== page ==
Photo by Matt Stensland
Melissa Dressen, a wildlife biologist with the Yampa Ranger District, has received the Wildlife Biologist of the Year award for the U.S. Forest Service’s five-state Rocky Mountain Region.
Steamboat Springs From educating the public about bears to identifying toad and lynx habitats, U.S. Forest Service wildlife biologist Melissa Dressen has developed a rewarding career filled with variety and challenges.
“Her effort and expertise are just exceptional,” said Clark McCreedy, a fellow wildlife biologist who works out of the Laramie, Wyo., office. “She is one of those individuals that appreciates her job. She really approaches her job with the attitude of service.”
For Dressen’s outstanding initiative, technical expertise, leadership and accomplishments on the Routt National Forest, McCreedy nominated her for the Wildlife Biologist of the Year award for the five-state Rocky Mountain Region.
Dressen, who works out of the Yampa Ranger District office, said receiving the award is an honor.
“The coolest thing about it is it comes from your peers,” she said.
Dressen said a natural path led her to becoming a wildlife biologist. Throughout her childhood in Pennsylvania, Dressen’s parents always were exposing her to wildlife and nature.
“It was part of a lifestyle, really,” Dressen said.
She came to Colorado to attend college at Colorado State University, where she would earn her bachelor’s degree in wildlife biology and a master’s degree in wildlife ecology.
She moved to Steamboat after college in 1996 and started working for the Forest Service in 1998.
“I picked my place to live first and then built my foundation,” Dressen said.
She has developed and managed a variety of projects that she hopes will benefit the health of the forest while creating recreational opportunities.
“I’m really trying to make a difference in terms of management,” Dressen said. “I really try to dig in and understand before I make a statement.”
Among her projects, she led an effort to ensure accurate and consistent mapping of lynx habitat.
She also volunteered to lead the Bear River Corridor Travel Management Project, which relates to the 29 miles of roads that were created near the Flat Tops Wilderness Area around the 1950s to fight a beetle epidemic. The project questioned whether the roads were impacting wildlife and forest health.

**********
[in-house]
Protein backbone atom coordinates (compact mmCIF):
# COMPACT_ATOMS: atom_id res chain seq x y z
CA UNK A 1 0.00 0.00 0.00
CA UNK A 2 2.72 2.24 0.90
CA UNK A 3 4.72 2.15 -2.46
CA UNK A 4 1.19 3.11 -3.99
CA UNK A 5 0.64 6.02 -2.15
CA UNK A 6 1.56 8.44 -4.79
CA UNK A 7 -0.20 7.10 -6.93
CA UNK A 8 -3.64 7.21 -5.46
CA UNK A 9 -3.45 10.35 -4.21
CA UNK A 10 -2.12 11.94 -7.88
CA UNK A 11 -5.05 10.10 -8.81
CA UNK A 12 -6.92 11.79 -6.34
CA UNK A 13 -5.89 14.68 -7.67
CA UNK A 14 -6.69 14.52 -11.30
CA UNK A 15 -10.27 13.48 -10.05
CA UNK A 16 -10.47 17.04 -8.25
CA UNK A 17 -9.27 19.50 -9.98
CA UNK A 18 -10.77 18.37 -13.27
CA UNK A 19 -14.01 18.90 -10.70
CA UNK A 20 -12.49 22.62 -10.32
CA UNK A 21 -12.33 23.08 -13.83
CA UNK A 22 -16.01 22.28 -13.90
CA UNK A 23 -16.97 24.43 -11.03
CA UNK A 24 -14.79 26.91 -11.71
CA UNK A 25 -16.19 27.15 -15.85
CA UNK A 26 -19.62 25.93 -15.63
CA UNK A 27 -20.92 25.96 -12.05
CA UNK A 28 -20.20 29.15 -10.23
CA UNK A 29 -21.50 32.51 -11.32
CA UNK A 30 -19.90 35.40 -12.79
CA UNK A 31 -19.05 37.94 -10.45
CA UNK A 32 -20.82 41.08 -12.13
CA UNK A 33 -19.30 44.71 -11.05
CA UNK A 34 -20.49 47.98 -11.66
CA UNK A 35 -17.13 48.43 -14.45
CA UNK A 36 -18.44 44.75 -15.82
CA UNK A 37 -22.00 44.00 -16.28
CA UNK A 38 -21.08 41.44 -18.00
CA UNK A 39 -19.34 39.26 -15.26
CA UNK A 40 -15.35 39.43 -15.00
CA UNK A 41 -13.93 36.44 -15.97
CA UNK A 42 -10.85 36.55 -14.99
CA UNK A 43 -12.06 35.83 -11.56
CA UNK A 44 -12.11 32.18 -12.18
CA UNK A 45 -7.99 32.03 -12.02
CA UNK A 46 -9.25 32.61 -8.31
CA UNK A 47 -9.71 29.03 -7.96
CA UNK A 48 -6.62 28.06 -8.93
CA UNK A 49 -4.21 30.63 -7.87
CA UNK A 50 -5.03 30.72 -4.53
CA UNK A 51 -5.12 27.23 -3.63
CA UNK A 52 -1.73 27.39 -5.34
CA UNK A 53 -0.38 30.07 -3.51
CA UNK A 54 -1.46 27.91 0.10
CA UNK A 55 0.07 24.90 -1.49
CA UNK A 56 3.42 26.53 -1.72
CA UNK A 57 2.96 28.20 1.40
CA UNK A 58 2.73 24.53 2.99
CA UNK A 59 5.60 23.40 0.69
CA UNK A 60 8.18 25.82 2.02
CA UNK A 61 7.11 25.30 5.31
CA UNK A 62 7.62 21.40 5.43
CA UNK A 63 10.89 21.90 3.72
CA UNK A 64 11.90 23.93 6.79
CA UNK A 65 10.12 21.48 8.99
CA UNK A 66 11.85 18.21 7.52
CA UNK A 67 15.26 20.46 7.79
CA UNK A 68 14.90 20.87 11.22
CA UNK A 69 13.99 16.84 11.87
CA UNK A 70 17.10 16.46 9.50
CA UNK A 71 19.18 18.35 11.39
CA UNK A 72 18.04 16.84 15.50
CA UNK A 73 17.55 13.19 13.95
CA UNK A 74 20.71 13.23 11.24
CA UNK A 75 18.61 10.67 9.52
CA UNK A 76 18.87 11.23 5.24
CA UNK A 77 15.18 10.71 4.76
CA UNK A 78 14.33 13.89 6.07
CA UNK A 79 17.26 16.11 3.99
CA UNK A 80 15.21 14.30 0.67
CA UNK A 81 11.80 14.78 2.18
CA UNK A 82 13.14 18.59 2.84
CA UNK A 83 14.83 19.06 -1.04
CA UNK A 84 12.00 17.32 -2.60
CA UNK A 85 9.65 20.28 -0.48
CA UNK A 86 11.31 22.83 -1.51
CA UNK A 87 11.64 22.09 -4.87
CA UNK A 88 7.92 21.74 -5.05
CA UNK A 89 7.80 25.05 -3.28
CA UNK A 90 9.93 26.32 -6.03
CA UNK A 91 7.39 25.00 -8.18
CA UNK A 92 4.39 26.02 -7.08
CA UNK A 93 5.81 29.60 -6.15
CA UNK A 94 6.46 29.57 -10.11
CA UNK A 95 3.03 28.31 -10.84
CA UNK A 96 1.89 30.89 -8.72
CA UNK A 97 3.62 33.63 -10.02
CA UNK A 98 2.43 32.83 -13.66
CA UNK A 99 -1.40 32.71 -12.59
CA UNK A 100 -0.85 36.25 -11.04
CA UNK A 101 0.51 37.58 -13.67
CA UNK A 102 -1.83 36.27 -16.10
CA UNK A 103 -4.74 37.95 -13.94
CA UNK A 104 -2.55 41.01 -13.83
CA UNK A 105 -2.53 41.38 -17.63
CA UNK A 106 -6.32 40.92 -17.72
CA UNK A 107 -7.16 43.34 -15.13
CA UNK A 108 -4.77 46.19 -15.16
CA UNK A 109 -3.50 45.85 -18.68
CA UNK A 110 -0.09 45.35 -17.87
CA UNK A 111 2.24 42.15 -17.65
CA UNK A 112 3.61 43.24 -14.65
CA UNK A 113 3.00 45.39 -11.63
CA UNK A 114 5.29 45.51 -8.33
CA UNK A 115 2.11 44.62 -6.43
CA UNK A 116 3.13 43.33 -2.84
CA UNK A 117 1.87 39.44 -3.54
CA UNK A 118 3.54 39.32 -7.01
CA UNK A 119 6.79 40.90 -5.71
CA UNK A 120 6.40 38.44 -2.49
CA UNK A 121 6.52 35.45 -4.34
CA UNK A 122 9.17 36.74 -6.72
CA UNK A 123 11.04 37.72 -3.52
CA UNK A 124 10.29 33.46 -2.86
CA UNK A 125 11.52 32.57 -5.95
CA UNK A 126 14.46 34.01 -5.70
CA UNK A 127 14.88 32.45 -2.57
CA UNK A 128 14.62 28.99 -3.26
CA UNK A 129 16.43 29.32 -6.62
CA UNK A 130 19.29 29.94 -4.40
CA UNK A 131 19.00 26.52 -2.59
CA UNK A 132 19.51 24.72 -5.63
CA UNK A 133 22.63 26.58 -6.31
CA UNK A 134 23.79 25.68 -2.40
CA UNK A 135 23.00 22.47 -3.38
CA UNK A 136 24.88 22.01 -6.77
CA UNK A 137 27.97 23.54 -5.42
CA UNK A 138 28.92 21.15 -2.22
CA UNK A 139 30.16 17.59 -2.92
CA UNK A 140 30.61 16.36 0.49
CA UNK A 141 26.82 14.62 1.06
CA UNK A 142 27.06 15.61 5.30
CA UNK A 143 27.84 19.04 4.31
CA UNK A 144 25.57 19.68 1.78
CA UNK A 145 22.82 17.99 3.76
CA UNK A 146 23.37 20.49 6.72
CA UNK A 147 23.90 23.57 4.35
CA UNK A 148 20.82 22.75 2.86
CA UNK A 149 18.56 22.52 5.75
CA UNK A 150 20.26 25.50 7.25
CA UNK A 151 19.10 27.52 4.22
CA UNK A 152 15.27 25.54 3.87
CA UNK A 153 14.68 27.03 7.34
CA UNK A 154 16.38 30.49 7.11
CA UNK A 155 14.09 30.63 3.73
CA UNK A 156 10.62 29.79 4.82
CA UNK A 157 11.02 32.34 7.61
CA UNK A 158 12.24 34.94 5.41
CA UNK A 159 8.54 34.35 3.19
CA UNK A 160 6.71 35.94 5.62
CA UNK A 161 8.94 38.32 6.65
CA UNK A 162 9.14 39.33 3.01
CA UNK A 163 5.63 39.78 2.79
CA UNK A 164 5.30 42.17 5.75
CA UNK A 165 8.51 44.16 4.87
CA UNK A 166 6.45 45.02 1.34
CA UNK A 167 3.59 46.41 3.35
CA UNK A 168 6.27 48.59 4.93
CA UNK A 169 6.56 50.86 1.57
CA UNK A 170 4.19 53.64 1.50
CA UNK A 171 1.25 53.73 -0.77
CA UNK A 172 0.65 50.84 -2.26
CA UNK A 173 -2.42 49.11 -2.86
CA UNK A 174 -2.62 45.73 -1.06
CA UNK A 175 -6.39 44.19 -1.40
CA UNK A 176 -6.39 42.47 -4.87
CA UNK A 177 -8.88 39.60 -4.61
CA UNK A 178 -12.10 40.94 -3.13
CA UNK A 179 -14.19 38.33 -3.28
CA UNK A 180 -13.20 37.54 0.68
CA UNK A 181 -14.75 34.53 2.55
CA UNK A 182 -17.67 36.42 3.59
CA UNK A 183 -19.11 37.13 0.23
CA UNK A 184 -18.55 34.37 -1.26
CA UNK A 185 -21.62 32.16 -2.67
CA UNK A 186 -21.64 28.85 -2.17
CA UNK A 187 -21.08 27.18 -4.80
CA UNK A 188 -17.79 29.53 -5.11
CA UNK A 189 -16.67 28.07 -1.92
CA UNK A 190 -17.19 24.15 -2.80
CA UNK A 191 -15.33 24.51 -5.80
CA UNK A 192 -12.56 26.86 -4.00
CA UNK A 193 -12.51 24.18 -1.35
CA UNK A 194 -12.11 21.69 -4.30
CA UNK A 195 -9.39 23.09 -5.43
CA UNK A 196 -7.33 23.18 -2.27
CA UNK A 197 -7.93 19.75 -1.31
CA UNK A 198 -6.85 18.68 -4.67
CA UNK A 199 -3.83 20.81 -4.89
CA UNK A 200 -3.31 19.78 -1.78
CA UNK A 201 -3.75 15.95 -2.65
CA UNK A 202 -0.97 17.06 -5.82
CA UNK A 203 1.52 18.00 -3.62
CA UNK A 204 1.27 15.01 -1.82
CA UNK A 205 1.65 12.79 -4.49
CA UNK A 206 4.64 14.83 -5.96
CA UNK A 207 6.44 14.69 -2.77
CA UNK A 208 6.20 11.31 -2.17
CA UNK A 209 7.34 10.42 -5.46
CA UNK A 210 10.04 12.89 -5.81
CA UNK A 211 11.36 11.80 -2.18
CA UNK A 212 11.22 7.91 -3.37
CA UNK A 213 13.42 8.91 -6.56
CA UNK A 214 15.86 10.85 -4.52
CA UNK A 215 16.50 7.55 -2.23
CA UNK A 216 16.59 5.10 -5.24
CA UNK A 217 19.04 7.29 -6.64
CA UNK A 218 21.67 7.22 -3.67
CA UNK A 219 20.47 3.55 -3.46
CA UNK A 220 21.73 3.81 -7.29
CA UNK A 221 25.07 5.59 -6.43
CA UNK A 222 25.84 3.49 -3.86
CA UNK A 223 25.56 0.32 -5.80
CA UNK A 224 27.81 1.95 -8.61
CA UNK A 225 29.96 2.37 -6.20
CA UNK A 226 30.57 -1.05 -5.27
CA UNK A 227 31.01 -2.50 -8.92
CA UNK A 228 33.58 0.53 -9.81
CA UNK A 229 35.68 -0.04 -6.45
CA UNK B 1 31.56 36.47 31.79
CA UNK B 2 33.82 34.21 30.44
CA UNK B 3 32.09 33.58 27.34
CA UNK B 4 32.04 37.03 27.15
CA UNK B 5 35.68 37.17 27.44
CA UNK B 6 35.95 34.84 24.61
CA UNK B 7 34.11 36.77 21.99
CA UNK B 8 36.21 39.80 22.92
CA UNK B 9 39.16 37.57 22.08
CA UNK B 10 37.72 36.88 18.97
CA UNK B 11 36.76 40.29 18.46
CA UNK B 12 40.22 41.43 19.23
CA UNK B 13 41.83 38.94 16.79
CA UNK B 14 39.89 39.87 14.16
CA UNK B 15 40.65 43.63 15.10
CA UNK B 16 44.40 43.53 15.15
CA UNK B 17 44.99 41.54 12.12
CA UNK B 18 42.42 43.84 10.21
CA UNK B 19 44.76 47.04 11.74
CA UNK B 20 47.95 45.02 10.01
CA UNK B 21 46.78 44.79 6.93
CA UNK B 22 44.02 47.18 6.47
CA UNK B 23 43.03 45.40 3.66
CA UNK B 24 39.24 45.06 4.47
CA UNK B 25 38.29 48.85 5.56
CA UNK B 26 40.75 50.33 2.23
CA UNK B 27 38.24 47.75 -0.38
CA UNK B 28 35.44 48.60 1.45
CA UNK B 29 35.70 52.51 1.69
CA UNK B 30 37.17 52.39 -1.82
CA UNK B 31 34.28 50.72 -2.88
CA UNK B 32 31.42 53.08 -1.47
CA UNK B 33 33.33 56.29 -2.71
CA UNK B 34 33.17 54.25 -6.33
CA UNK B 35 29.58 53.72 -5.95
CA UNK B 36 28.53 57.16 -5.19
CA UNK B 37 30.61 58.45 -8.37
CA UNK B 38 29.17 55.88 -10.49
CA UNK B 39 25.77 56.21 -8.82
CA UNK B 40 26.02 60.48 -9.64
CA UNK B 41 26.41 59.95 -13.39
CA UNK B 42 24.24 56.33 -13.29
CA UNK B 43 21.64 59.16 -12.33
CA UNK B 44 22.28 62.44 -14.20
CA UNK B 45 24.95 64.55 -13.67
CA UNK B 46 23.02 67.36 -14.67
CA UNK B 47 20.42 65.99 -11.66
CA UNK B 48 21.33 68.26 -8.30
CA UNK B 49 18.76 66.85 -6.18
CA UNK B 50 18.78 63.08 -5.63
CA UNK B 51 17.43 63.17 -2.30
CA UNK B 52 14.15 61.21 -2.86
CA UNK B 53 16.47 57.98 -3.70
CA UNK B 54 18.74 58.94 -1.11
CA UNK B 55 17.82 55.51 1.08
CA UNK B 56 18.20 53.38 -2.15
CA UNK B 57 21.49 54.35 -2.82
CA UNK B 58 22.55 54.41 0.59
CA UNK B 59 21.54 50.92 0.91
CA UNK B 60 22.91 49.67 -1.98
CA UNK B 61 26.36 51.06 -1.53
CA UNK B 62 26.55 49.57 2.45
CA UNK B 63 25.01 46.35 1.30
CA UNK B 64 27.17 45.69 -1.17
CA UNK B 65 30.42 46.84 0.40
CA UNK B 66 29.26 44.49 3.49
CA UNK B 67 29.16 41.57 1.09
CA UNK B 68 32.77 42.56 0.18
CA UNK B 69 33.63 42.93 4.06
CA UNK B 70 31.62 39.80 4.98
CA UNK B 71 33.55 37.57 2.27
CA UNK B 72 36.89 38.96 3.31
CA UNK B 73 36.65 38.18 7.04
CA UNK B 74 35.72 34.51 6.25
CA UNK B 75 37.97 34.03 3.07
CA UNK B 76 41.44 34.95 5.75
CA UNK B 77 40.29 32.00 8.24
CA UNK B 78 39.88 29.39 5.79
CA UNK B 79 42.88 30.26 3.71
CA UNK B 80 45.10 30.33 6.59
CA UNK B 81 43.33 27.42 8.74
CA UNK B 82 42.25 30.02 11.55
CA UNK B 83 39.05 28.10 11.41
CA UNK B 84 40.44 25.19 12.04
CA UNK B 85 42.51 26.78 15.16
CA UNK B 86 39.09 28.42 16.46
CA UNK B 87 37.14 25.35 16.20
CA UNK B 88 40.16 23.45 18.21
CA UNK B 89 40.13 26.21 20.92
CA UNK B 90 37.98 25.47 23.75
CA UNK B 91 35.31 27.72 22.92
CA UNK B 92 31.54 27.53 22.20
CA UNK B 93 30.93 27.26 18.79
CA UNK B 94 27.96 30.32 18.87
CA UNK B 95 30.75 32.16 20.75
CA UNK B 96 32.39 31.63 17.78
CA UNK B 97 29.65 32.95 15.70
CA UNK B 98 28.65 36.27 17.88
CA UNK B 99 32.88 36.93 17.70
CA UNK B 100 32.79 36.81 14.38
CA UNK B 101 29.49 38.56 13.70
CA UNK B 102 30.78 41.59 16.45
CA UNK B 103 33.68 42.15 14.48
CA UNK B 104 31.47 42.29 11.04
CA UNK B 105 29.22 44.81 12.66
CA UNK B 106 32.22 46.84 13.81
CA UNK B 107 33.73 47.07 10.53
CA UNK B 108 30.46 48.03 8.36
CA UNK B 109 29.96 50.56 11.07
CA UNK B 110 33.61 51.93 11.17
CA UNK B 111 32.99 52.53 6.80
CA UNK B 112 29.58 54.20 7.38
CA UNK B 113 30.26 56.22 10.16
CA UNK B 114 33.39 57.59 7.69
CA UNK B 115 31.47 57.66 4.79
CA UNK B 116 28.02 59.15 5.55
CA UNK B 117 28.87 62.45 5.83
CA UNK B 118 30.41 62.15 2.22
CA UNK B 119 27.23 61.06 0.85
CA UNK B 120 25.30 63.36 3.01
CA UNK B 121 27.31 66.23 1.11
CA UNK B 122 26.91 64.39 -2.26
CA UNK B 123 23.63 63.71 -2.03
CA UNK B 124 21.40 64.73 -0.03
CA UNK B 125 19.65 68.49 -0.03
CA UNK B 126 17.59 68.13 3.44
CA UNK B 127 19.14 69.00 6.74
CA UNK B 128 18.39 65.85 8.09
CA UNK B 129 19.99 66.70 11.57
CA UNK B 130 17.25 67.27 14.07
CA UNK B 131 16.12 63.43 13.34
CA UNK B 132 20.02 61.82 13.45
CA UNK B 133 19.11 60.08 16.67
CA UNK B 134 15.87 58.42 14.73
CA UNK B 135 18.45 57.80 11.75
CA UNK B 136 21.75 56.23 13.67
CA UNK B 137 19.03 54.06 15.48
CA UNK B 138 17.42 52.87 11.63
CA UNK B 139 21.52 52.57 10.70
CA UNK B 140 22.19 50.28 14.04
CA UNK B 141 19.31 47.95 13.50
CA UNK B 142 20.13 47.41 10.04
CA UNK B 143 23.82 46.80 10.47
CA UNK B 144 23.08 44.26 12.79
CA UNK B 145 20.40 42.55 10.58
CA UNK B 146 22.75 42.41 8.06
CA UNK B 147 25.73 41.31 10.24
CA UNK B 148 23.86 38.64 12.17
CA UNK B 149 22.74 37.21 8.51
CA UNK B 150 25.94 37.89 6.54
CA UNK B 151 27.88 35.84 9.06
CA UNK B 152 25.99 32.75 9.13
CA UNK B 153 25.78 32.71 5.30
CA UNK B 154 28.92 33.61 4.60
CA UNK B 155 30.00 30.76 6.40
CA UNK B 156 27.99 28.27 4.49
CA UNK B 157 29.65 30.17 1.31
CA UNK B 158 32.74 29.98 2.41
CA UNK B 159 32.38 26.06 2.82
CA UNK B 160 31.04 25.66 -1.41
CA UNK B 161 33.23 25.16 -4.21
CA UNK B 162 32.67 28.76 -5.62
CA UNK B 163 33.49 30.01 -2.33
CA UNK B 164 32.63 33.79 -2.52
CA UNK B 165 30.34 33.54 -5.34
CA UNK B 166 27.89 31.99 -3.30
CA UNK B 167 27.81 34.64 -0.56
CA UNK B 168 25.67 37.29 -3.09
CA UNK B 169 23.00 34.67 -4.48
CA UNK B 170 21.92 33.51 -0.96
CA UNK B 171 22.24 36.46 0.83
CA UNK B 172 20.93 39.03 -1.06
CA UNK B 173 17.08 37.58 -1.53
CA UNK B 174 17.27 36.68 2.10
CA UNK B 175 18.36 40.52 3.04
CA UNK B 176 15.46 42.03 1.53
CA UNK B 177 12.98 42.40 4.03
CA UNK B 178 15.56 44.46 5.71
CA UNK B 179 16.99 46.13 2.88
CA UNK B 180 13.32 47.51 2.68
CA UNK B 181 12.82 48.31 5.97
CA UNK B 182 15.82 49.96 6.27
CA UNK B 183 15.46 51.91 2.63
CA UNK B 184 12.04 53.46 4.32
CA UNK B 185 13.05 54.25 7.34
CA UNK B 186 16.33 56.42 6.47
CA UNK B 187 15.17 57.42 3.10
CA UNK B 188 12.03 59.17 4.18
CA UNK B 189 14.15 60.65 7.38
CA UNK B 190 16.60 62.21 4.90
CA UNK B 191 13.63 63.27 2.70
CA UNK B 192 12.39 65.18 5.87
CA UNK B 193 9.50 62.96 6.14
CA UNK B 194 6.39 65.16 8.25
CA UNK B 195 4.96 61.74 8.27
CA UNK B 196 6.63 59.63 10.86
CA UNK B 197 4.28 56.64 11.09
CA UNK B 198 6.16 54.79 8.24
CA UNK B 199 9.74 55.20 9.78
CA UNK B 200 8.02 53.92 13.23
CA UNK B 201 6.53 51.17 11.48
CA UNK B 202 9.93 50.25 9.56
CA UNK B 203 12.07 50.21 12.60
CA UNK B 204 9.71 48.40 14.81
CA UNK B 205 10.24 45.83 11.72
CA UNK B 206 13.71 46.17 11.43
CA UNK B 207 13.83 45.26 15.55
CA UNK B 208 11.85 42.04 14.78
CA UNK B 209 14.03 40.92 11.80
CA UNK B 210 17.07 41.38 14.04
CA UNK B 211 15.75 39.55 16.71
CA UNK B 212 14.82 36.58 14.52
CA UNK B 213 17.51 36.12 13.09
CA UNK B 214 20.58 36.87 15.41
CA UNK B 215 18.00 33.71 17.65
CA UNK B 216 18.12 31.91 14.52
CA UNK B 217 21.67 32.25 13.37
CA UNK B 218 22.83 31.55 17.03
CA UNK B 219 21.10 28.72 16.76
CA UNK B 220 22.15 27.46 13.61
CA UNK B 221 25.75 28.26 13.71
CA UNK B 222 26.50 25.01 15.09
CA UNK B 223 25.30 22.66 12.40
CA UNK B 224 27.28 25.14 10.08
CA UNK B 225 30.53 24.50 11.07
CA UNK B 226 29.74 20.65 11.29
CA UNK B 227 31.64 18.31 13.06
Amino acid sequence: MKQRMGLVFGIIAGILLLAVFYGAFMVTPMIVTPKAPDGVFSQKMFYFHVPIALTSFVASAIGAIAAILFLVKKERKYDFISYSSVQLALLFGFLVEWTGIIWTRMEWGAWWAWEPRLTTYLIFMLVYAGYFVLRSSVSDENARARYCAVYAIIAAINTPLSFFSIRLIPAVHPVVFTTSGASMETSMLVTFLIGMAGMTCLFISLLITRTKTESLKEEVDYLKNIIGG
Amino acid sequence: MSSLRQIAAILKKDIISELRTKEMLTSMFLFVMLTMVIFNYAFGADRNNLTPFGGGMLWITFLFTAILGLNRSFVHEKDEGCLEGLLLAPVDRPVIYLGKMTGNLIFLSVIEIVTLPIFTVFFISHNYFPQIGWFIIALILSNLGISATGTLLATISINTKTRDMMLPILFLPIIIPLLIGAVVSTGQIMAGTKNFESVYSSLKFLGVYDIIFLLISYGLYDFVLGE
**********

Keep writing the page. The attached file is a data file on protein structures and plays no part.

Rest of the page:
McCreedy said that Dressen excels in coordinating efforts with other government agencies and that she leads a group that works to ensure Endangered Species Act compliance.
“She is constantly busy with these other things,” McCreedy said. “She has stepped forward and said, ‘I am willing to take this project on that will benefit the entire forest.’”
He also lauded Dressen’s work in creating an amphibian monitoring program for the forest.
“We just don’t know that much about them,” Dressen said.
In its first year, the project identified three new populations of the boreal toad, a species that is close to receiving protection under the Endangered Species Act.
Dressen also has focused her efforts on the impacts of the mountain pine beetle and understanding what the next forest will look like. The recovery so far is encouraging, she said. Lodgepole pine tree mortality rates were lower than anticipated, and new lodgepole, fir and aspen trees are growing.
“I think a lot of people are wondering what it’s going to be like next,” Dressen said. “It looks great. It’s going to be just fine.”
To reach Matt Stensland, call 970-871-4247 or email mstensland@SteamboatToday.com